And at last year's conference, senior officials from the US State, Defense and Commerce departments, as well as the chairman of the Federal Communications Commission, attended the show to convince companies not to work with Huawei on 5G. The company, which is the world's No. 1 telecom supplier and No. 2 phone manufacturer, has been accused of helping the Chinese government spy through alleged backdoors in Huawei's products ( ).
It's likely some deals and conversations will still take place, albeit delayed, but others that come about spontaneously may never happen.
Over the past week,, following , and numerous others said they'd alter their plans over concerns about the deadly virus. That included taking measures like quarantining Chinese executives for the two weeks leading up to the MWC conference.
A pneumonia-like disease, the new coronavirus was discovered in the Chinese city of Wuhan in December. The strain has now infected more than 45,000 people and claimed more than 1,000 lives. It's spread beyond China's borders to places like the US, Japan and Australia. Authorities around the world have begun limiting travel and enforcing quarantines to guard against the spread.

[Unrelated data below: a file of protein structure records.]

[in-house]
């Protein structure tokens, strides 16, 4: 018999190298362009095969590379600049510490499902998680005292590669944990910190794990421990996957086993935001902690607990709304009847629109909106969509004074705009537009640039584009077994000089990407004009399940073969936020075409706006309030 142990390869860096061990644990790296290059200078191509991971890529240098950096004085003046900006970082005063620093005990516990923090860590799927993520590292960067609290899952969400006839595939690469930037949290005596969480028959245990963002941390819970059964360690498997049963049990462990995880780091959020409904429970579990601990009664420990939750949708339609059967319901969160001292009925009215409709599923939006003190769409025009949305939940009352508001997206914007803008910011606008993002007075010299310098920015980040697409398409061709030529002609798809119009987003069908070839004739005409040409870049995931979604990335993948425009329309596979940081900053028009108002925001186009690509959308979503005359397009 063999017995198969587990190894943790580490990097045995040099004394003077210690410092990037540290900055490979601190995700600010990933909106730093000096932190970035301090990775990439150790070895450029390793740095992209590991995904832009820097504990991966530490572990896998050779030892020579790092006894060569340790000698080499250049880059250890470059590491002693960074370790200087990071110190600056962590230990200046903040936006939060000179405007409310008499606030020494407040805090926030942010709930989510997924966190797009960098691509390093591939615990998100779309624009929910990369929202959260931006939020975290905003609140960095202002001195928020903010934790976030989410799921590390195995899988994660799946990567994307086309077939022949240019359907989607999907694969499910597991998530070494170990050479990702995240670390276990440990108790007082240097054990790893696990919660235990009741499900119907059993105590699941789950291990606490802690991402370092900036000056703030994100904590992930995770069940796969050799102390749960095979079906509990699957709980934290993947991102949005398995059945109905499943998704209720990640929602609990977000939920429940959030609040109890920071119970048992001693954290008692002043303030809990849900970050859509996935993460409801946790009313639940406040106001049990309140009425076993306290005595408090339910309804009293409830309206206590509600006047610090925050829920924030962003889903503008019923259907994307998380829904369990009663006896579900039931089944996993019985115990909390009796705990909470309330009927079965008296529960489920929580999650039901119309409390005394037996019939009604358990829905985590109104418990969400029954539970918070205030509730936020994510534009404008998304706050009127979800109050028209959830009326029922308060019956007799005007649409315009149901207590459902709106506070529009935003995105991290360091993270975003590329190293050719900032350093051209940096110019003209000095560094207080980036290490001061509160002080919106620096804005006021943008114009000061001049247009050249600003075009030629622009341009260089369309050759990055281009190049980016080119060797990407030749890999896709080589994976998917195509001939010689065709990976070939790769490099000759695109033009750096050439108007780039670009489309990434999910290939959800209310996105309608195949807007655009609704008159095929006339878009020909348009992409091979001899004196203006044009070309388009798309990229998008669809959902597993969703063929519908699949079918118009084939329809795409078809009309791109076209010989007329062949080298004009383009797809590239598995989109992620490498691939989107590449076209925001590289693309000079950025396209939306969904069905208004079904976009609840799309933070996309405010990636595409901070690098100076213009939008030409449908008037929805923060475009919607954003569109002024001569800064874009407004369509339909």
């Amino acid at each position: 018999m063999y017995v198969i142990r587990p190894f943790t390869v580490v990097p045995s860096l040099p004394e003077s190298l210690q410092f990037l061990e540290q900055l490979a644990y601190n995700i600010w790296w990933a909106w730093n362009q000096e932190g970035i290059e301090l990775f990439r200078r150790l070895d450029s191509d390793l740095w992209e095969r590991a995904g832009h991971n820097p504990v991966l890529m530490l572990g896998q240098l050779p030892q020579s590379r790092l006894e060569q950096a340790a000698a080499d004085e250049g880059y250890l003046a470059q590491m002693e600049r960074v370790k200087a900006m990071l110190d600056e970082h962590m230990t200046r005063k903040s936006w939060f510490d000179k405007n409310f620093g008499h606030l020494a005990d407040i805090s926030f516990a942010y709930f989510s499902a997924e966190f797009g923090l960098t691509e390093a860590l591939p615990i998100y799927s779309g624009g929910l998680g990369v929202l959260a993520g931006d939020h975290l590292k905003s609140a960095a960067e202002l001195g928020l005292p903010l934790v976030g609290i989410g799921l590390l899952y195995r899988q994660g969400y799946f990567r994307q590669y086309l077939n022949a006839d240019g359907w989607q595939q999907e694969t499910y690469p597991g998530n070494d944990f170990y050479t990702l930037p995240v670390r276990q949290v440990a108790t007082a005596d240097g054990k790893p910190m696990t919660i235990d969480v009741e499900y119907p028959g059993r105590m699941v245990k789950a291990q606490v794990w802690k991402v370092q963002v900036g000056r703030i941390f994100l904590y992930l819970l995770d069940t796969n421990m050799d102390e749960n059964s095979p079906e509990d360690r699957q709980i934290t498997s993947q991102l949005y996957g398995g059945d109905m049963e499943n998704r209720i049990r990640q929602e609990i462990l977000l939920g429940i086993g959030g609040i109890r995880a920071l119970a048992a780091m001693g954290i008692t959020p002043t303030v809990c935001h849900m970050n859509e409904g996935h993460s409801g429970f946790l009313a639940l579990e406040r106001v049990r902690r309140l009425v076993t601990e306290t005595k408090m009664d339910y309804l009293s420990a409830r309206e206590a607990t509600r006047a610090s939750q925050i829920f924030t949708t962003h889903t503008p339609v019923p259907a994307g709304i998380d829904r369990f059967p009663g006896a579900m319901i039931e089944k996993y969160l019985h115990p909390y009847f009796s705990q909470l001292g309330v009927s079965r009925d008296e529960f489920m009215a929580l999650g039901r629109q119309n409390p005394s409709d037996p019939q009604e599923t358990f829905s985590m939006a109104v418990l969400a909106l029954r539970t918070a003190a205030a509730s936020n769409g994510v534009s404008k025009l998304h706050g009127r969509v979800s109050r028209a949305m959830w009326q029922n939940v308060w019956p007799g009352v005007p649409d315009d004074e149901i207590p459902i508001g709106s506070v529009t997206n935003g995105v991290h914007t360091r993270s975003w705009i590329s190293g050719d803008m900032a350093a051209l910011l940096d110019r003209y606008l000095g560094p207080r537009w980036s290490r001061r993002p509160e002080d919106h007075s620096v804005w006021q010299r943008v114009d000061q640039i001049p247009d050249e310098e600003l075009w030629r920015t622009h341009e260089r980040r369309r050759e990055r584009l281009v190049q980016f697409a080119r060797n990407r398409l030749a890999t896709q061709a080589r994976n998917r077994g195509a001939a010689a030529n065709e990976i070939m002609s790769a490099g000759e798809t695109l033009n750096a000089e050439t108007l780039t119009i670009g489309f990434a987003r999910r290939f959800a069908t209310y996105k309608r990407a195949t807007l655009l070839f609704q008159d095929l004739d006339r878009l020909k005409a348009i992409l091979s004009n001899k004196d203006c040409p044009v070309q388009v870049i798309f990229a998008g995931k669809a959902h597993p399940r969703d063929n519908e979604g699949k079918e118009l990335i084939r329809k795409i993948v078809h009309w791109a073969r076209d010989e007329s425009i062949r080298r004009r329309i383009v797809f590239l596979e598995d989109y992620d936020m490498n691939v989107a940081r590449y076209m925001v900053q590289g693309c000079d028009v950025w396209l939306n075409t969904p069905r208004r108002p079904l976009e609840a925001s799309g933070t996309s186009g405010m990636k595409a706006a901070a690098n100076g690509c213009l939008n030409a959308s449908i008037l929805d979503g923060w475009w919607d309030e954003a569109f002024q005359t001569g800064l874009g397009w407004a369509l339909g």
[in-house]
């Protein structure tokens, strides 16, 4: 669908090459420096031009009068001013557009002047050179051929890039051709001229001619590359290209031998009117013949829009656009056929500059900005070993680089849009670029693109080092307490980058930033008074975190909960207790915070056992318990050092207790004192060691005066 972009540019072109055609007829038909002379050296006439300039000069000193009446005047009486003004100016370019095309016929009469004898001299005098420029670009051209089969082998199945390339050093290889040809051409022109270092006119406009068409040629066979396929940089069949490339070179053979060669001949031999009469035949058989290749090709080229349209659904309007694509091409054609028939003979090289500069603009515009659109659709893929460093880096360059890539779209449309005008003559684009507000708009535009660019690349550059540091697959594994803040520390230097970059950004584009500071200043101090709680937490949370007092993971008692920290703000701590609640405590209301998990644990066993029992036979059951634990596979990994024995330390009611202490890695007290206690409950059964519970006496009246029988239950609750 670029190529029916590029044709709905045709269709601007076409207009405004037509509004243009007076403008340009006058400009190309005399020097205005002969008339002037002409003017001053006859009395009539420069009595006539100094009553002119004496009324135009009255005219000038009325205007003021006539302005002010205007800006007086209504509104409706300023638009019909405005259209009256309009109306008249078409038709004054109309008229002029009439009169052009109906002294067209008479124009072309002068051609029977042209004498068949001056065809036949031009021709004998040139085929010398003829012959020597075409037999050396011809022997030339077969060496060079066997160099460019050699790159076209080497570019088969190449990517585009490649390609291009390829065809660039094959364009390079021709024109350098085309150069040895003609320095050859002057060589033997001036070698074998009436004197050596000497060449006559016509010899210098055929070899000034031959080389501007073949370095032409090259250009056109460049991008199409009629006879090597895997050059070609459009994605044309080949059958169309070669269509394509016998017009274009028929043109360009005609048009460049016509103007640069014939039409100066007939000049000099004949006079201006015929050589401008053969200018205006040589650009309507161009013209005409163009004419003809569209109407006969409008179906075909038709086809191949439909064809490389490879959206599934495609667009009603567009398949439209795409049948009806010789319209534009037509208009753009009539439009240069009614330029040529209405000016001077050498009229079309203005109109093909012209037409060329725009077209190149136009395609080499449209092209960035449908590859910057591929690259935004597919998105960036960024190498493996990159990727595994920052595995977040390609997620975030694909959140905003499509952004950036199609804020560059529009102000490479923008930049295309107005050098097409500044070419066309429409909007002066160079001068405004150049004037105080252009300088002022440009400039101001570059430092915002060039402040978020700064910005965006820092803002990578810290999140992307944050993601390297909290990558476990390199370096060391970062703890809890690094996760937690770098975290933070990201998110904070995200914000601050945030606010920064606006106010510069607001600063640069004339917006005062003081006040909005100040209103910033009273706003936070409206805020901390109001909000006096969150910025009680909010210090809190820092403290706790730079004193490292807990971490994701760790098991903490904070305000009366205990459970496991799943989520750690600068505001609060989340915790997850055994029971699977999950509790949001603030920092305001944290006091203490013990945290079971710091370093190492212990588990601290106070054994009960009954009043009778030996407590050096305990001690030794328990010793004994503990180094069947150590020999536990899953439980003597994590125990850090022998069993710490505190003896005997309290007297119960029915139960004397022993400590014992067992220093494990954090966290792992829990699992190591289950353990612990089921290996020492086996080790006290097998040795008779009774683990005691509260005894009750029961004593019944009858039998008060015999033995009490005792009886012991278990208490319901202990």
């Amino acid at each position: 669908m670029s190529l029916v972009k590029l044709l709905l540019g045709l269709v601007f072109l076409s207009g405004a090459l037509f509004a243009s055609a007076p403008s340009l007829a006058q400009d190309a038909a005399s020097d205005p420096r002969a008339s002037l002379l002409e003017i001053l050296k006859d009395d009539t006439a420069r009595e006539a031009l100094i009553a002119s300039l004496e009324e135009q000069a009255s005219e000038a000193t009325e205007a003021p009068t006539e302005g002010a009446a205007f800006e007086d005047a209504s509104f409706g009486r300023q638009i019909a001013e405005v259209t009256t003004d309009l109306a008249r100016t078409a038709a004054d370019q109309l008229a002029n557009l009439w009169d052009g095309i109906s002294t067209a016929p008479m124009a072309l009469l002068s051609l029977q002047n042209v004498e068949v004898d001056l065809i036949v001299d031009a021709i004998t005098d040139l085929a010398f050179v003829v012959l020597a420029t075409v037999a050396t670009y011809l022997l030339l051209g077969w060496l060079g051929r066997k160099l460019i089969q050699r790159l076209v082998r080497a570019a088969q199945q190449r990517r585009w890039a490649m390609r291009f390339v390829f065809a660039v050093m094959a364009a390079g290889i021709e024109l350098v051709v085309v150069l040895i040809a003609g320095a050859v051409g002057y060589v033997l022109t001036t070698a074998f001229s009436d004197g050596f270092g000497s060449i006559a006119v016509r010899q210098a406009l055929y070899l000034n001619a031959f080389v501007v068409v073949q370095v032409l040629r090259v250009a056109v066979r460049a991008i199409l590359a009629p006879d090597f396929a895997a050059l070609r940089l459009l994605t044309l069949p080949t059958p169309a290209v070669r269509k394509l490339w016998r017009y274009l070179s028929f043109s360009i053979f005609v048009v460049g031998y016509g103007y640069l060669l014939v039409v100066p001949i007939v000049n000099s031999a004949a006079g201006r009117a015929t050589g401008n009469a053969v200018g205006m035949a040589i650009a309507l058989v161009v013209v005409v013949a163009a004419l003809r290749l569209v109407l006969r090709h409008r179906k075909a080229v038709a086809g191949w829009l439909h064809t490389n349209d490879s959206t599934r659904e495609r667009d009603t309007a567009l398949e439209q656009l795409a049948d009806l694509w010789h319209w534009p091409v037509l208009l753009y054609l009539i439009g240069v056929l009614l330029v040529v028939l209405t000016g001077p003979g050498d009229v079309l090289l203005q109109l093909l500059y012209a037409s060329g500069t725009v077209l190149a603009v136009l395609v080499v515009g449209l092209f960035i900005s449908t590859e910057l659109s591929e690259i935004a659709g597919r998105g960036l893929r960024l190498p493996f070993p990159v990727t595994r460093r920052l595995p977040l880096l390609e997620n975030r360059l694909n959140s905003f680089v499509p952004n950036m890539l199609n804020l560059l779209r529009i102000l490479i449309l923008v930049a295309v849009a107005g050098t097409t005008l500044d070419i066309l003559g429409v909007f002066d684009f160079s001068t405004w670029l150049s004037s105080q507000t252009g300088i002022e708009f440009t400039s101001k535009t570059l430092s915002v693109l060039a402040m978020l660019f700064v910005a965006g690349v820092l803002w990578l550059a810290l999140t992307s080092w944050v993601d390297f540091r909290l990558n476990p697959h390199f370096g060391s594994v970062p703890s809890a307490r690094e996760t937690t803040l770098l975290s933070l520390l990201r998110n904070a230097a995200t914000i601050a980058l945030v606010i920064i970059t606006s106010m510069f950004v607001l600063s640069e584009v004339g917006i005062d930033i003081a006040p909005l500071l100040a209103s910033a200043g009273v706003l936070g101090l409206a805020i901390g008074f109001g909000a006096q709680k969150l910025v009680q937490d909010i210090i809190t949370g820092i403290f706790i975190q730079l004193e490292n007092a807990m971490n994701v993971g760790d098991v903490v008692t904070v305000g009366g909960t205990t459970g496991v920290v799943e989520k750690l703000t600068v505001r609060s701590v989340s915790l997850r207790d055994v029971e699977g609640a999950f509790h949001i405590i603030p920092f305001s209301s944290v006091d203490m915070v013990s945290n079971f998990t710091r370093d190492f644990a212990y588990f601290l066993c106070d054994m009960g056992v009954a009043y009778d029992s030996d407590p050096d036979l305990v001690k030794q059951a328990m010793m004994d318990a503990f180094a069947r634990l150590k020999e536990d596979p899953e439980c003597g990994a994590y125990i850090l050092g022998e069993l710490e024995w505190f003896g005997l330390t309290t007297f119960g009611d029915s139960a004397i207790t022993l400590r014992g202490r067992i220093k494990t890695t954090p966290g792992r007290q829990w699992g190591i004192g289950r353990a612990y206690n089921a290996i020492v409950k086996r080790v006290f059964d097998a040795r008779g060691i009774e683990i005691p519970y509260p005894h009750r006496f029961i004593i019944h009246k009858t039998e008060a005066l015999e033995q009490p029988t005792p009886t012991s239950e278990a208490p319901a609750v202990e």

The outbreak of the disease has had ripple effects across the globe and illustrates how connected the tech world has become. Chinese companies are some of the world's biggest makers of mobile devices, and they're also key parts of the supply chain, manufacturing components and assembling devices for customers across the globe. The worries about the coronavirus have resulted in shuttered factories and the quarantine of the 11 million people living in Wuhan. Numerous technology companies have closed their stores and offices in the country and have implemented travel restrictions.